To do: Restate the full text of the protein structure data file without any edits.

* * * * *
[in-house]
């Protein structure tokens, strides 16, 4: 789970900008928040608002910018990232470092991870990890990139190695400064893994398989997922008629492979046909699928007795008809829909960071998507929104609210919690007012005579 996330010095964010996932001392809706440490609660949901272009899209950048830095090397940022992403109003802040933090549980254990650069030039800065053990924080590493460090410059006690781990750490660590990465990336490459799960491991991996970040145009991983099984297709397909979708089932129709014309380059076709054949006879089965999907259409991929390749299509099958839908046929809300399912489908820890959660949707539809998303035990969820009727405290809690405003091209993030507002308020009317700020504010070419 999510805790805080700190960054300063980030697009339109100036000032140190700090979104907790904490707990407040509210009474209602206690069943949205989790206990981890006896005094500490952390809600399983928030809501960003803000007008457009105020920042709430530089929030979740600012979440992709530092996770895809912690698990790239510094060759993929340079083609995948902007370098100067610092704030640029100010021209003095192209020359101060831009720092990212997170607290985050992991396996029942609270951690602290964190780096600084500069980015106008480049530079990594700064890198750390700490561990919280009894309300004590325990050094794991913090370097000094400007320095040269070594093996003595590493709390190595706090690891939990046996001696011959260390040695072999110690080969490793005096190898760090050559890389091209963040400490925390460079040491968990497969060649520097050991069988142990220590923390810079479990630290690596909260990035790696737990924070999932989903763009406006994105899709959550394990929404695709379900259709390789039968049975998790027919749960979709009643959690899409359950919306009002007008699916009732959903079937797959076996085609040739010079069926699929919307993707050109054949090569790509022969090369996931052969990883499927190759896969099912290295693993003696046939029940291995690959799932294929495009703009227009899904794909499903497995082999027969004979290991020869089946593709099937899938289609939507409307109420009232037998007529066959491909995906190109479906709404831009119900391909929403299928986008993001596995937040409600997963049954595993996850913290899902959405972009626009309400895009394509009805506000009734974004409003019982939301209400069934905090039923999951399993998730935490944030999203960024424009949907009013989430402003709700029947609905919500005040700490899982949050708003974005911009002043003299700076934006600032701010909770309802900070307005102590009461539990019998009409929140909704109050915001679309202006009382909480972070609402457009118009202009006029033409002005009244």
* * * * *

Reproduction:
[in-house]
């Protein structure tokens, strides 16, 4: 789970900008928040608002910018990232470092991870990890990139190695400064893994398989997922008629492979046909699928007795008809829909960071998507929104609210919690007012005579 996330010095964010996932001392809706440490609660949901272009899209950048830095090397940022992403109003802040933090549980254990650069030039800065053990924080590493460090410059006690781990750490660590990465990336490459799960491991991996970040145009991983099984297709397909979708089932129709014309380059076709054949006879089965999907259409991929390749299509099958839908046929809300399912489908820890959660949707539809998303035990969820009727405290809690405003091209993030507002308020009317700020504010070419 999510805790805080700190960054300063980030697009339109100036000032140190700090979104907790904490707990407040509210009474209602206690069943949205989790206990981890006896005094500490952390809600399983928030809501960003803000007008457009105020920042709430530089929030979740600012979440992709530092996770895809912690698990790239510094060759993929340079083609995948902007370098100067610092704030640029100010021209003095192209020359101060831009720092990212997170607290985050992991396996029942609270951690602290964190780096600084500069980015106008480049530079990594700064890198750390700490561990919280009894309300004590325990050094794991913090370097000094400007320095040269070594093996003595590493709390190595706090690891939990046996001696011959260390040695072999110690080969490793005096190898760090050559890389091209963040400490925390460079040491968990497969060649520097050991069988142990220590923390810079479990630290690596909260990035790696737990924070999932989903763009406006994105899709959550394990929404695709379900259709390789039968049975998790027919749960979709009643959690899409359950919306009002007008699916009732959903079937797959076996085609040739010079069926699929919307993707050109054949090569790509022969090369996931052969990883499927190759896969099912290295693993003696046939029940291995690959799932294929495009703009227009899904794909499903497995082999027969004979290991020869089946593709099937899938289609939507409307109420009232037998007529066959491909995906190109479906709404831009119900391909929403299928986008993001596995937040409600997963049954595993996850913290899902959405972009626009309400895009394509009805506000009734974004409003019982939301209400069934905090039923999951399993998730935490944030999203960024424009949907009013989430402003709700029947609905919500005040700490899982949050708003974005911009002043003299700076934006600032701010909770309802900070307005102590009461539990019998009409929140909704109050915001679309202006009382909480972070609402457009118009202009006029033409002005009244």